Warship Wednesday (on a Thursday!): The dazzling President of the Royal Navy
Here at LSOZI, we are going to take off every Wednesday for a look at the old steam/diesel navies of the 1859-1946 time period and will profile a different ship each week. These ships have a life, a tale all of their own, which sometimes takes them to the strangest places.- Christopher Eger
Warship Wednesday (on a Thursday!): The dazzling President of the Royal Navy
Here we see a “warship-Q” of the World War I Royal Navy, the Flower/Anchusa-class sloop HMS Saxifrage masquerading as a seemingly innocent British merchantman in dazzle camouflage, circa 1918. Should one of the Kaiser’s U-boats come close enough to get a good look, two matching sets of QF 4.7 inch and 12-pounder guns would plaster the poor bugger, sucker punch style.
With Kaiser Willy’s unterseeboot armada strangling the British Isles in the Great War, the RN needed a set of convoy escorts that were cheap to make and could relieve regular warships for duty with the fleet.
This led to a class of some 120 supped-up freighters which, when given a triple hull to allow them to soak up mines and torpedoes and equipped with a battery of 4 or 4.7-inch main guns and 3 or 12 pounder secondaries augmented with depth charges, could bust a submarine when needed. Just 1,200-tons and 267-feet overall, they could blend in with the rest of the “merchies” in which they were charged with protecting. Classified as sloops of war, they could make 17 knots with both boilers glowing, making them fast enough to keep up.
Built to merchant specs, they could be made in a variety of commercial yards very quickly, and were all named after various flowers, which brought them the class nickname of “cabbage boats.” Ordered under the Emergency War Programme for the Royal Navy, class leader HMS Acacia ordered in January 1915 and delivered just five months later.
The hero of our story, HMS Saxifrage, was named after a pretty little perennial plant also known as a rockfoil or London Pride.
Laid down by Lobnitz & Co Limited, Renfrew, Scotland, who specialized in dredges, trawlers and tugs and endures as a marine engineering company, she was completed 29 January 1918 as a Q-ship– a job that the last 40 of her class were designed to perform.
The concept, the Q-ship (their codename referred to the vessels’ homeport, Queenstown, in Ireland) was to have a lone merchantman plod along until a German U-boat approached, and, due to the small size of the prize, sent over a demo team to blow her bottom out or assembled her deck gun crew to poke holes in her waterline. At that point, the “merchantman” which was actually a warship equipped with a few deck guns hidden behind fake bulkheads and filled with “unsinkable” cargo such as pine boards to help keep her afloat if holed, would smoke said U-boat.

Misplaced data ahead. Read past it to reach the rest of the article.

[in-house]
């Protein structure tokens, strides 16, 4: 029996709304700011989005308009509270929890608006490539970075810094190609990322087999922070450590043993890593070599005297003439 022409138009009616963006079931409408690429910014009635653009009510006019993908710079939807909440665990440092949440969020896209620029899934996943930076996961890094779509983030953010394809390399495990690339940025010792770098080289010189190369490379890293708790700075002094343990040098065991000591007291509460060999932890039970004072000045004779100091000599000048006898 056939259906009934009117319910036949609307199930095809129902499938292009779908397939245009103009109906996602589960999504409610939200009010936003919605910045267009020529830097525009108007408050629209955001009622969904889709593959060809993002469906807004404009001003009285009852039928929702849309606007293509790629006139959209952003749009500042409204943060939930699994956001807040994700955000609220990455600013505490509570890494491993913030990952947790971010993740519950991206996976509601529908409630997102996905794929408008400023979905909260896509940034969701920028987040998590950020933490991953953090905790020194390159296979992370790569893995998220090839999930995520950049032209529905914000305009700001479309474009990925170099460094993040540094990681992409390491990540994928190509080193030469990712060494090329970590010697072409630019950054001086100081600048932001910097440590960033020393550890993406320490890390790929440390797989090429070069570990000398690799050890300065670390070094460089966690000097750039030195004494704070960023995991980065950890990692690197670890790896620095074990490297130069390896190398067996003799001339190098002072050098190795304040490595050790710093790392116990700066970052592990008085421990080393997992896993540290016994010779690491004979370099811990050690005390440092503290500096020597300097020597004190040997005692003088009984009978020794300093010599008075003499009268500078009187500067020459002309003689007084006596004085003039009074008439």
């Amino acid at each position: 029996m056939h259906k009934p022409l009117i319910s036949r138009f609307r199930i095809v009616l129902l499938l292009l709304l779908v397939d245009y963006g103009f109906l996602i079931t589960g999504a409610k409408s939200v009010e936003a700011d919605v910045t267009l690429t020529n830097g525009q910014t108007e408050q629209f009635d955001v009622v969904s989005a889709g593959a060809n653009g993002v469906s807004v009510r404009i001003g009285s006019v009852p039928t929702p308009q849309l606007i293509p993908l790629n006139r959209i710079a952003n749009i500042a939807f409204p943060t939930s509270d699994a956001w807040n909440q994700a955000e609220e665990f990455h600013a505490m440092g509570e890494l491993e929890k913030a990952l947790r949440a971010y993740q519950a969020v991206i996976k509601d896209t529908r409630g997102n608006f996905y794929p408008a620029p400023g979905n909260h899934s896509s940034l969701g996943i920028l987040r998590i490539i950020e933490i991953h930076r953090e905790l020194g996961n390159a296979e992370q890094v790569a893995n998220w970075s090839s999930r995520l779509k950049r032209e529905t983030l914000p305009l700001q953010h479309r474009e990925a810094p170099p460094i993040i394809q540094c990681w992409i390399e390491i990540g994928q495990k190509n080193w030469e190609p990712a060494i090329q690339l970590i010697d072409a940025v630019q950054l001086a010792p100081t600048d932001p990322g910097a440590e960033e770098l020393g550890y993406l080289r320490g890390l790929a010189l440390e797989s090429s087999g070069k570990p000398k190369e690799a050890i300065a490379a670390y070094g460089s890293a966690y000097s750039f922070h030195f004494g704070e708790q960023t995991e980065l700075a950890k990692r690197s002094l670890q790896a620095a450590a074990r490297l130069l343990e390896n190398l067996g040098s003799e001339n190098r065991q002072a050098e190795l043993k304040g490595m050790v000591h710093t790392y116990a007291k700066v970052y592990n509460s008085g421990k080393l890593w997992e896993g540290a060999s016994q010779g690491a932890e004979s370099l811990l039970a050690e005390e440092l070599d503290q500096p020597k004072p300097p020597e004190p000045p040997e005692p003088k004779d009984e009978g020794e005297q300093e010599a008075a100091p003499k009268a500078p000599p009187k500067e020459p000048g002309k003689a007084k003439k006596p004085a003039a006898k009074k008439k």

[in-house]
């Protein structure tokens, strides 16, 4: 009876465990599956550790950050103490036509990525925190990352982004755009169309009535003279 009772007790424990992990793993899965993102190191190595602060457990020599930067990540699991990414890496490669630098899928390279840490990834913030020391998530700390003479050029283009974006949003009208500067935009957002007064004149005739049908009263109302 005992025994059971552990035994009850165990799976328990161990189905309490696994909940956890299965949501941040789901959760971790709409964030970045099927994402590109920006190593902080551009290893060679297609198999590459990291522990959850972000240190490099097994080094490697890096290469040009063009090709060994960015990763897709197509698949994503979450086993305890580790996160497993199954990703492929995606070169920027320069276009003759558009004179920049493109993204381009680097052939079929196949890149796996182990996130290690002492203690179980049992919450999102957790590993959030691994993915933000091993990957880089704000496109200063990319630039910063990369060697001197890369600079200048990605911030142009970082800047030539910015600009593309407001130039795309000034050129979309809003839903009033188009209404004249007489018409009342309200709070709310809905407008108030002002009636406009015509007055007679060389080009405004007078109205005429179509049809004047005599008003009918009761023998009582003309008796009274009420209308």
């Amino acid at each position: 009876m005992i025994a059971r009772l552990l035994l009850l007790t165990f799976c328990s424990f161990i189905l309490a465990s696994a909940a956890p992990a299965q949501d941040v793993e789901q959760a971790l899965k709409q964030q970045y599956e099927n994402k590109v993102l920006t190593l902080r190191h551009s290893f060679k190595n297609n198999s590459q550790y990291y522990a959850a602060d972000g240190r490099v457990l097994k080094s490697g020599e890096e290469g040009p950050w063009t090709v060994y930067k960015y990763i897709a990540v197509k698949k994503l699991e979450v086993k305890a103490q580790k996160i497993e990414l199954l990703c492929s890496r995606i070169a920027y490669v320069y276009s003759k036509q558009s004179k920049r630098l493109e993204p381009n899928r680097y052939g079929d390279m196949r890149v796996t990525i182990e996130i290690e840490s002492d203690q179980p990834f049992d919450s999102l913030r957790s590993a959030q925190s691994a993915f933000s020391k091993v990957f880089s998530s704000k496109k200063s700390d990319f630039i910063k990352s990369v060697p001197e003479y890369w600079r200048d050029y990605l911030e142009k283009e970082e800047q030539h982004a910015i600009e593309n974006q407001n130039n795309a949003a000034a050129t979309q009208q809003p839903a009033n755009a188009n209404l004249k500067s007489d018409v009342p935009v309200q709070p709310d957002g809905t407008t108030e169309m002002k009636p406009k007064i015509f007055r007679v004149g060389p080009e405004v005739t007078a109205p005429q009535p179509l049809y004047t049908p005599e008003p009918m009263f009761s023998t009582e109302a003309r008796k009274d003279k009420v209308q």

In all the Brits used 366 Q-ships, of which 61 were lost in action while they only took down 14 U-boats, a rather unsuccessful showing. One storied slayer, Mary B Mitchell, claimed 2-3 U-boats sunk and her crew was even granted the DSO, but post-war analysis quashed her record back down to zero.
As for Saxifrage, commissioned with just nine months and change left in the war, did not see a lot of hot action, escorting convoys around British waters. While she reported nine U-boat contacts, she was never able to bag one.
Soon after the Great War ended, the Flower-class vessels were liquidated, with 18 being lost during the conflict (as well as Gentian and Myrtle lost in the Baltic to mines in 1919). The Royal Navy underwent a great constriction inside of a year. At the date of the Armistice, the fleet enumerated 415,162 officers and men. By the following November, 162,000, a figure less than when the war began in 1914, though the Empire had grown significantly after picking up a number of German and Ottoman colonies.
Saxifrage was one of the few ships of her class retained.
Her engines removed, she was tapped to become the training establishment HMS President (replacing the former HMS Buzzard, a Nymphe-class composite screw sloop, shown above) when her sistership Marjoram, originally intended for that task, was wrecked in January 1921 off Flintstone Head while en route to fit out at Hawlbowline.
Moored on the River Thames, Saxifrage by 1922 became used as a drill ship by Royal Naval Volunteer Reserve.
Alterations to her physical fabric included fitting square windows on the lower decks and adding a top deck for parade, drilling, and small arms gunnery practice. After her change of use to a training vessel, she boasted four decks, with internal spaces including the Captain’s Quarters, Drill Hall and adjacent Gunroom, Quarter Deck and Ward Room.
By the time WWII came, just a handful of Flower-class sloops remained afloat.